Association analysis of seasonality of BD with imputed SNPs in AANAT


The aim of this study was to evaluate whether the melatonin pathway genes are associated with biological rhythm changes in patients with BD. Assuming that specific clinical presentations have a more homogeneous genetic underpinning, we evaluated the genetic association of phenotypes reflecting the circadian and seasonal rhythms with the melatonin pathway genes as functional candidate genes.

In a previous study, BD patients demonstrated a hypersensitive pineal response to ocular light exposure when compared to a control, independent of the disease state [54]. Bipolar I disorder showed a lower baseline melatonin level and a lower nadir melatonin level on the light night and a greater amplitude of variation in melatonin secretion than did the controls on the dark night [55]. These studies and the result of the current study support the possibility that the melatonin pathway genes are involved in the exaggerated biological rhythm changes in BD.

Four variants in AANAT, ASMT, MTNR1a, and MTNR1b have been nominally associated with seasonality and circadian preference. Following correction for multiple testing, the rs116879618 in the AANAT remained significantly associated with the seasonality of BD. In past studies, genomewide linkage analyses with bipolar families have shown that the 17q25 region, including the AANAT, is linked to BD [56-58], and associated analyses with the bipolar population shows polymorphism of AANAT being associated with BD [34]. But some studies failed to find a significant result [35,36]. The rs116879618, which appeared to be significantly associated with the seasonality of BD in the current study, has not been reported to be significantly associated with BD or any other psychiatric disorders. Its clinical significance was not well defined, but it is located in 5’-UTR of the AANAT and may influence the regulatory function of this region. The AANAT has been labeled the “timezyme” [59] because of its role in the timing of melatonin production by the pineal gland along with light and darkness. Activity increases 10 to 100 fold at night, causing an increase in the production and the release of melatonin, and in response to light, it shows rapid degradation, thereby reducing the synthesis of melatonin [60,61]. The AANAT regulatory regions enabled the cAMP to control rapid activation and degradation switching by phosphorylating the Ser/Thr residues in the PKA/14-3-3 motifs [59].

Following imputation, the rs28936679 in the exon of AANAT also showed an association with the seasonality of BD. The rs28936679 is a nonsynonymous (missense) variant in the AANAT exon1, which participates in an amino acid substitution from alanine to threonine. Because of different chemical characteristics, such as the structure and polarity between these amino acids, the activity of AANAT might be affected by this substitution [62]. This SNP was also reported to be related to delayed sleep phase syndrome [62].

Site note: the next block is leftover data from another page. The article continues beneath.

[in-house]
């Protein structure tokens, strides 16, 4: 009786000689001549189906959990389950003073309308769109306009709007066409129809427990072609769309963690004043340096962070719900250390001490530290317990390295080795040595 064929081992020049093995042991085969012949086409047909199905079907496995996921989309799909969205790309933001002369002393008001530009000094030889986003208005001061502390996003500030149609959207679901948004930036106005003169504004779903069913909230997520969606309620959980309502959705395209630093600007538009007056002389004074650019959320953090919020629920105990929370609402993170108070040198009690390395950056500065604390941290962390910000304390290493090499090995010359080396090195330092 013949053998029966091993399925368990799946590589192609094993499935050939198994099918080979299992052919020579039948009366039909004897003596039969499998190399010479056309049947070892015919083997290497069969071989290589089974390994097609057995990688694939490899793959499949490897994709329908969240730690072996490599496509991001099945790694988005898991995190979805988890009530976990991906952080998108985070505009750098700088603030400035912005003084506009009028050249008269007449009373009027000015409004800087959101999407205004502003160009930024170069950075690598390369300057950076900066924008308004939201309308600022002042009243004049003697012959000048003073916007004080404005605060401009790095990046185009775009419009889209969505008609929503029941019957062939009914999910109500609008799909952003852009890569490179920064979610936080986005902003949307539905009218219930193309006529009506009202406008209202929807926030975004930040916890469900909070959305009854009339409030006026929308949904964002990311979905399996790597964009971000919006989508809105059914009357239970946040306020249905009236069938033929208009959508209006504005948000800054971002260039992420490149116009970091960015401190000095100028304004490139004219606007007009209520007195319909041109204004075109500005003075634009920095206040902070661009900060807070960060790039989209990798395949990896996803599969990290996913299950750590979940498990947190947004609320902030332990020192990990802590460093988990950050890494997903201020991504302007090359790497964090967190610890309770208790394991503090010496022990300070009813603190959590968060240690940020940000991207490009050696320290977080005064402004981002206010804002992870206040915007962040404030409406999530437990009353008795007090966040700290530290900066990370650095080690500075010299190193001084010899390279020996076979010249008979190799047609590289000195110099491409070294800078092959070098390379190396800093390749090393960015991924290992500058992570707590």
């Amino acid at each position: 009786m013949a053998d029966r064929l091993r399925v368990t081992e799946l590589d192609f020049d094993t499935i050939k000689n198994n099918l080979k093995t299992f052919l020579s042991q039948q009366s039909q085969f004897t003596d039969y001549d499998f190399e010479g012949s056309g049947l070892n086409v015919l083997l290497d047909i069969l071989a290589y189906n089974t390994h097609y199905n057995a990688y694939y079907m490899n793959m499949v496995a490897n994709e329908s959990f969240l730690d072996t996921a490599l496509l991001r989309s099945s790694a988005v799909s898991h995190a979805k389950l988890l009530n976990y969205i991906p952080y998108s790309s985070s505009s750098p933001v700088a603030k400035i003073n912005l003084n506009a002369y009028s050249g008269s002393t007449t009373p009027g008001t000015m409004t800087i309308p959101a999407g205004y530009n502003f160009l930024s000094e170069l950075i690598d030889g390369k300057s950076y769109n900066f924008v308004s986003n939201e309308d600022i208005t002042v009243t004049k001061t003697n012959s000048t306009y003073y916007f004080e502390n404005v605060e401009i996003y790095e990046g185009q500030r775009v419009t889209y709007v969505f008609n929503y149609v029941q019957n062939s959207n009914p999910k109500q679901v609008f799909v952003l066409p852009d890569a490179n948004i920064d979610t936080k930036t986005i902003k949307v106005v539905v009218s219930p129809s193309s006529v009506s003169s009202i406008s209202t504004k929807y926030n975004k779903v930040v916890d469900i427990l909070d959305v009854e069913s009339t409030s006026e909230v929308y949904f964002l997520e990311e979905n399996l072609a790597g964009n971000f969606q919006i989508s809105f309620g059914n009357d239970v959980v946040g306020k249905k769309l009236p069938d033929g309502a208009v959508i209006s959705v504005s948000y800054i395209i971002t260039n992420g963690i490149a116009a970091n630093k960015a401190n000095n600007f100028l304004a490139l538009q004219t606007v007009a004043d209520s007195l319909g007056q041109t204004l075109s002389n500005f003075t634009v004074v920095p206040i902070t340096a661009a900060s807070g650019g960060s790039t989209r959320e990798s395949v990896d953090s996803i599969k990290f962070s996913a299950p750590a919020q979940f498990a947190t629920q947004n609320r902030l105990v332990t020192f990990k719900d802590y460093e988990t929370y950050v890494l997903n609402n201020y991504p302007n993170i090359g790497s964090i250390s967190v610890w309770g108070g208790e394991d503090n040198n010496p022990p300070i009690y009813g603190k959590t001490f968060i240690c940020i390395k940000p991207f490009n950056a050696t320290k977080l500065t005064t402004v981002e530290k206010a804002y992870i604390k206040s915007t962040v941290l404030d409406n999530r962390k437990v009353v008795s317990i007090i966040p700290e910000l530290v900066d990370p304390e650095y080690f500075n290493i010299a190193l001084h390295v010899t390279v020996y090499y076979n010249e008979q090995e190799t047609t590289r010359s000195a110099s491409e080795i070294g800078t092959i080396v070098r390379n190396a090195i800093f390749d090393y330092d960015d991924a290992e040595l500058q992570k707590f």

Notably in current study, the variant of AANAT was related to seasonality rather than circadian preference. A previous study based on the general population suggested that genetic variants may also contribute to the seasonality phenotype that is similar to the current study in some instances [63]. The suprachiasmatic nuclei regulate seasonal rhythmicity by perceiving and encoding changes in day length and transmitting them to the pineal gland, where they regulate melatonin production [11,64]. In animal studies, when entrained to a long photoperiod, the light-induced decrease in AANAT is advanced by an earlier dawn, whereas the dark-induced increase in AANAT is delayed by a later dusk. As a result, daily melatonin secretion is compressed during the summer and prolonged during the winter [65,66]. Therefore, the variants of AANAT can cause change in the normal seasonal rhythm, and could affect the seasonality of BD.

This study has several limitations. First, since it did not include normal control subjects, we are not sure if the current study’s findings are confined to BD or if they could be generalized in the normal population. Second, we included only four genes that directly participate in melatonin synthesis and action. Some other genes that may indirectly affect melatonergic function were not evaluated. Further studies that include more related genes and that cover genetic interactions are needed. Third, although night-shift workers were excluded from these subjects, we could not completely adjust for the effect of other social environments that could affect the individual’s lifestyle and sleep–wake cycle. Finally, current study showed an association between subgroup of BD patient and a melatonin pathway gene, but it is unclear whether this gene causes BD. In order to reveal this causality, future studies using methods such as Mendelian randomization are needed.

This study demonstrated an association between a genetic variation in AANAT and seasonality in BD. Further studies on the biological mechanisms of melatonin on the seasonality of BD are needed.

Supplementary Materials

The online-only Data Supplement is available with this article at


This work was supported by the Original Technology Research Program for Brain Science through the National Research Foundation of Korea (NRF) funded by the Ministry of Science and ICT (MSIT) [No. 2019M3C7A1030624].


The authors have no potential conflicts of interest to disclose.

Authors’ contribution